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How 'anchoring' empowers this personal finance author to make better spending decisions

Want to spend less and save more? Personal finance author Emily Guy Birken uses "anchoring" to control her spending. Here's how it works.
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Guy Birken says a big reason why it’s difficult for us to make rational spending decisions is because money has no inherent value until you decide it does. Avosb / Getty Images/iStockphoto

As consumers, we’re often unaware of how much our spending decisions are influenced by cognitive bias, according to personal finance author Emily Guy Birken.

“The first time we hear a price for something, that becomes our anchor point for what is an appropriate amount of money we spend on something,” Guy Birken tells NBC News BETTER.

Guy Birken, who has authored four personal finance books, including her most recent “End Financial Stress Now: Immediate Steps You Can Take to Improve Your Financial Outlook,” says we usually form anchors based on what we’ve seen or heard instead of doing our own research.

For example, let’s say you aren’t sure how much an average home costs in your city, and your coworker mentions he recently purchased a house for $450,000.

Emily Guy Birken says anchoring empowers her to quickly make the best financial decisions possible.
Emily Guy Birken says anchoring empowers her to quickly make the best financial decisions possible.Robyn Vining Photography

Without realizing it, this price becomes an anchor for how much you think an average house in your city costs, Guy Birken explains, but the actual price range could be lower.

She says this cognitive bias is commonly used by marketers to trick us into making irrational spending decisions.

For example: A restaurant advertises a bottle of wine for $90. Guy Birken says the restaurant is actually using that as an anchor to convince you to buy the $28 bottle.

“Comparatively, the $28 bottle of wine is a steal,” Guy Birken says, “but you might have actually been perfectly happy with the $15 bottle of wine.”

Fight back against anchors by creating your own

There’s a logical explanation why our brains cling to anchors, says Guy Birken: “It’s because otherwise we would be overwhelmed with any decision we needed to make.”

But she says you can fight back against anchors by creating your own.

Set a maximum price for what you are willing to spend on something, she says, and make that your anchor.

For example, Guy Birken — a ardent audiobook listener — says she created an anchor to determine how much she will spend on audiobooks.

She pays $16 a month for an audiobook subscription. Every month she receives a “free” credit. But the credit isn’t really free, she explains — it’s equivalent to what she pays for the subscription.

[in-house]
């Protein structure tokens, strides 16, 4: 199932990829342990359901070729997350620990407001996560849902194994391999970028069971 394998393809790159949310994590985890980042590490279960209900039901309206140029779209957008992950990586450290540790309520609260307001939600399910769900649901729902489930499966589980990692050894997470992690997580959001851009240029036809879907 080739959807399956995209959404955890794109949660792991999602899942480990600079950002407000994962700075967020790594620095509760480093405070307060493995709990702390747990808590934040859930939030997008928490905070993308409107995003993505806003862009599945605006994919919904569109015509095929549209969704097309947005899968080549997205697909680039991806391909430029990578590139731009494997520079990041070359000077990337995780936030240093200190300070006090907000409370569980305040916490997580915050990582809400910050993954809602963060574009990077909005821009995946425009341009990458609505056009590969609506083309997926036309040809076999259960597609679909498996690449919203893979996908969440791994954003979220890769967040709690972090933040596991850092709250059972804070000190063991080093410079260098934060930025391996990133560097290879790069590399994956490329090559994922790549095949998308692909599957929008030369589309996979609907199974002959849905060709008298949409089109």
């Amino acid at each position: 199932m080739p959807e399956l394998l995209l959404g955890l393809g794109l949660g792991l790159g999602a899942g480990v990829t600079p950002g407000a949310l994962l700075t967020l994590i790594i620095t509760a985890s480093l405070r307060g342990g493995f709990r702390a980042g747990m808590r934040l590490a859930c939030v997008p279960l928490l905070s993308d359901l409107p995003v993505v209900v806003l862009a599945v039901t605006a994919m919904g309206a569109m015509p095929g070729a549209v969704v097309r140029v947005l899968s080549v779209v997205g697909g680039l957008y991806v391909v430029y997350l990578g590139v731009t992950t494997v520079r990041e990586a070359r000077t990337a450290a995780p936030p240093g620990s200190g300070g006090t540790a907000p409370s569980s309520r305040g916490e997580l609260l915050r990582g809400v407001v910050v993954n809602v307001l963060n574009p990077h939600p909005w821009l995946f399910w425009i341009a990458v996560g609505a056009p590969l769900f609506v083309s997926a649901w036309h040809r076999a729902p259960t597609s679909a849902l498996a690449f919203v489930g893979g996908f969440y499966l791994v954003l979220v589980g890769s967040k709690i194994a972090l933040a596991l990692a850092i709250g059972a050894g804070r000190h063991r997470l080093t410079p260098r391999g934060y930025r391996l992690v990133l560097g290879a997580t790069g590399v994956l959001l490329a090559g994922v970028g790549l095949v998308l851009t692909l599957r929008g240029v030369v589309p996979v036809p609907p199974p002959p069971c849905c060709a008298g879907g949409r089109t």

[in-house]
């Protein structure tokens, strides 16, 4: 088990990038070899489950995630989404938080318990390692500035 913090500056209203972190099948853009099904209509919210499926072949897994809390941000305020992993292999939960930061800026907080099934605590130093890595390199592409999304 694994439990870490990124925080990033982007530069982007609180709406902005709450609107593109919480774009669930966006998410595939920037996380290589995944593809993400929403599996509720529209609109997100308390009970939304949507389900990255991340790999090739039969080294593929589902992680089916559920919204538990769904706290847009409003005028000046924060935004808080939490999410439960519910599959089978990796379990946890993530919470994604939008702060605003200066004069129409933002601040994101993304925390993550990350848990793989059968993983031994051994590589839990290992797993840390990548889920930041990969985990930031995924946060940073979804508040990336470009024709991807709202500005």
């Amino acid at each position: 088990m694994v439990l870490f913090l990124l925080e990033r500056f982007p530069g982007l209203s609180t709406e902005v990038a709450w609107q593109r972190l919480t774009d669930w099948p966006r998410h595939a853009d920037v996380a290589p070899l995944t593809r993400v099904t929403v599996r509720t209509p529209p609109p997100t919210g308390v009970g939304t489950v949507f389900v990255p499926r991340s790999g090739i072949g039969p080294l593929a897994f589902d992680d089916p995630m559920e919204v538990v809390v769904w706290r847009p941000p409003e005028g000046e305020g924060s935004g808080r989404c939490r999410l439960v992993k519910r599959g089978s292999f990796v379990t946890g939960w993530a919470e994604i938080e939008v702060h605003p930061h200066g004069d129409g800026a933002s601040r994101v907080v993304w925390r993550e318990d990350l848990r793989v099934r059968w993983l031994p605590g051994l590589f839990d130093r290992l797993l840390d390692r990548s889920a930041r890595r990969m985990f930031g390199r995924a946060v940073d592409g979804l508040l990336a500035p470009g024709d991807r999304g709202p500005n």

If she uses her credit on a book under $16, she’s wasting it. Likewise, if she spends money on a less expensive book, she’s paying the cost of the book plus $16.

“There is no winning this mathematical calculation,” she says.

To make her choices simpler, she only purchases books up to $10 (with her own money), and she only uses her free credit on books that cost more than $10.

How to determine your anchors

A big reason why it’s difficult for us to make rational spending decisions, says Guy Birken, is because money has no inherent value.

“It actually only has value because we have all decided that it has value,” she says, “and so the reason why we are subject to anchoring is because we are dealing with this kind of theoretical item that doesn’t really exist.”

But she says there are ways to determine how valuable an item or service truly is to you.

One way, she says, is to calculate the number of hours you will have to work to afford it.

Let’s say you make about $35 an hour.

You’ve decided you want to hire a personal trainer. One charges $70 an hour — the equivalent of about two hours of work. Another trainer charges $40 an hour — slightly more than one hour of work.

Based on your lifestyle and expenses, you may conclude that a session is only worth about an hour of work, so you set your anchor at $40 an hour.

Another way to determine the value of something, Guy Birken says, is to compare its cost to the cost of something you love.

Let’s say you love craft coffee, which costs $2.50 a cup at your local coffee shop. You are also trying to figure out whether you want to spend $50 on a dress. The dress will cost you the equivalent of 20 cups of coffee.

Using coffee as an anchor, you can easily determine how valuable the dress is to you.

“That’s where anchoring can help you,” Guy Birken says, “is if you create your own mental anchor that means more to you than what money might mean.”

Anchors work with major purchases, too

Guy Birken and her husband, who live in Milwaukee, Wisconsin, have purchased three homes over the course of their marriage. Each time, the realtor tried to get them to look at houses outside their price range, she says, but they refused.

She explains why: If a realtor is encouraging you to buy a house that is $30,000 outside your price range, he may easily convince you it’s not much more — after all, the price won’t add much to your monthly payment.

“But it is that much,” Guy Birken says.

“You need to decide for yourself what you can afford and not allow other people to pull your anchor north,” she says.

You are in control

Guy Birken says anchoring empowers her to quickly make the best financial decisions possible.

“It allows me to feel more in control of my choices,” she says, “and I have less financial regrets.”

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